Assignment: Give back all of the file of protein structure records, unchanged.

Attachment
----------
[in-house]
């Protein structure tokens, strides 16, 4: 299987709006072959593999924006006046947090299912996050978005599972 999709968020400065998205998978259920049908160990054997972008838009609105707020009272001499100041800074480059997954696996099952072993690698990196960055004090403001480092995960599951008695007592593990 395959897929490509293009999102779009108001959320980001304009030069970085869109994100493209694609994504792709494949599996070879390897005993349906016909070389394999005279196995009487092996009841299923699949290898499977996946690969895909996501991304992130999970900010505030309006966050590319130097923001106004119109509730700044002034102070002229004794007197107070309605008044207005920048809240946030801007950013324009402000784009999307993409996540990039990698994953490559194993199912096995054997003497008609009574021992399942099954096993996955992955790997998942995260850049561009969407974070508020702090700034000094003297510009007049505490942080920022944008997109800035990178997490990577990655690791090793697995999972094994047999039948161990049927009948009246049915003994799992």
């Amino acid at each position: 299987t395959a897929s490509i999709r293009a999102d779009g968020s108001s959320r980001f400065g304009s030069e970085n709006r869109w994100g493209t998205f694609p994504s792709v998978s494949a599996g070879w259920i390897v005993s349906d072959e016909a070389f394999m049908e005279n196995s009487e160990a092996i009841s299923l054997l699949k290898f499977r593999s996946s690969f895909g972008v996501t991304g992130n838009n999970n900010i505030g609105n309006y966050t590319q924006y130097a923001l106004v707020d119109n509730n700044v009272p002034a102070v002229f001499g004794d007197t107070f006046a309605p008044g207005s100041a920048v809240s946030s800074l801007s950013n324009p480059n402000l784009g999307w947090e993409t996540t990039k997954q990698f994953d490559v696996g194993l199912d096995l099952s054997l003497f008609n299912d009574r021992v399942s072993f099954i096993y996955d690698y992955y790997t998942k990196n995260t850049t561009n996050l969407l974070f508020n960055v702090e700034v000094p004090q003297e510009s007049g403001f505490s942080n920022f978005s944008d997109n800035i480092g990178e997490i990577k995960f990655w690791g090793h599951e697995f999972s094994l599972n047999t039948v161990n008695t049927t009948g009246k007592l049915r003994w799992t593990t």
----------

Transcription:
[in-house]
């Protein structure tokens, strides 16, 4: 299987709006072959593999924006006046947090299912996050978005599972 999709968020400065998205998978259920049908160990054997972008838009609105707020009272001499100041800074480059997954696996099952072993690698990196960055004090403001480092995960599951008695007592593990 395959897929490509293009999102779009108001959320980001304009030069970085869109994100493209694609994504792709494949599996070879390897005993349906016909070389394999005279196995009487092996009841299923699949290898499977996946690969895909996501991304992130999970900010505030309006966050590319130097923001106004119109509730700044002034102070002229004794007197107070309605008044207005920048809240946030801007950013324009402000784009999307993409996540990039990698994953490559194993199912096995054997003497008609009574021992399942099954096993996955992955790997998942995260850049561009969407974070508020702090700034000094003297510009007049505490942080920022944008997109800035990178997490990577990655690791090793697995999972094994047999039948161990049927009948009246049915003994799992």
């Amino acid at each position: 299987t395959a897929s490509i999709r293009a999102d779009g968020s108001s959320r980001f400065g304009s030069e970085n709006r869109w994100g493209t998205f694609p994504s792709v998978s494949a599996g070879w259920i390897v005993s349906d072959e016909a070389f394999m049908e005279n196995s009487e160990a092996i009841s299923l054997l699949k290898f499977r593999s996946s690969f895909g972008v996501t991304g992130n838009n999970n900010i505030g609105n309006y966050t590319q924006y130097a923001l106004v707020d119109n509730n700044v009272p002034a102070v002229f001499g004794d007197t107070f006046a309605p008044g207005s100041a920048v809240s946030s800074l801007s950013n324009p480059n402000l784009g999307w947090e993409t996540t990039k997954q990698f994953d490559v696996g194993l199912d096995l099952s054997l003497f008609n299912d009574r021992v399942s072993f099954i096993y996955d690698y992955y790997t998942k990196n995260t850049t561009n996050l969407l974070f508020n960055v702090e700034v000094p004090q003297e510009s007049g403001f505490s942080n920022f978005s944008d997109n800035i480092g990178e997490i990577k995960f990655w690791g090793h599951e697995f999972s094994l599972n047999t039948v161990n008695t049927t009948g009246k007592l049915r003994w799992t593990t």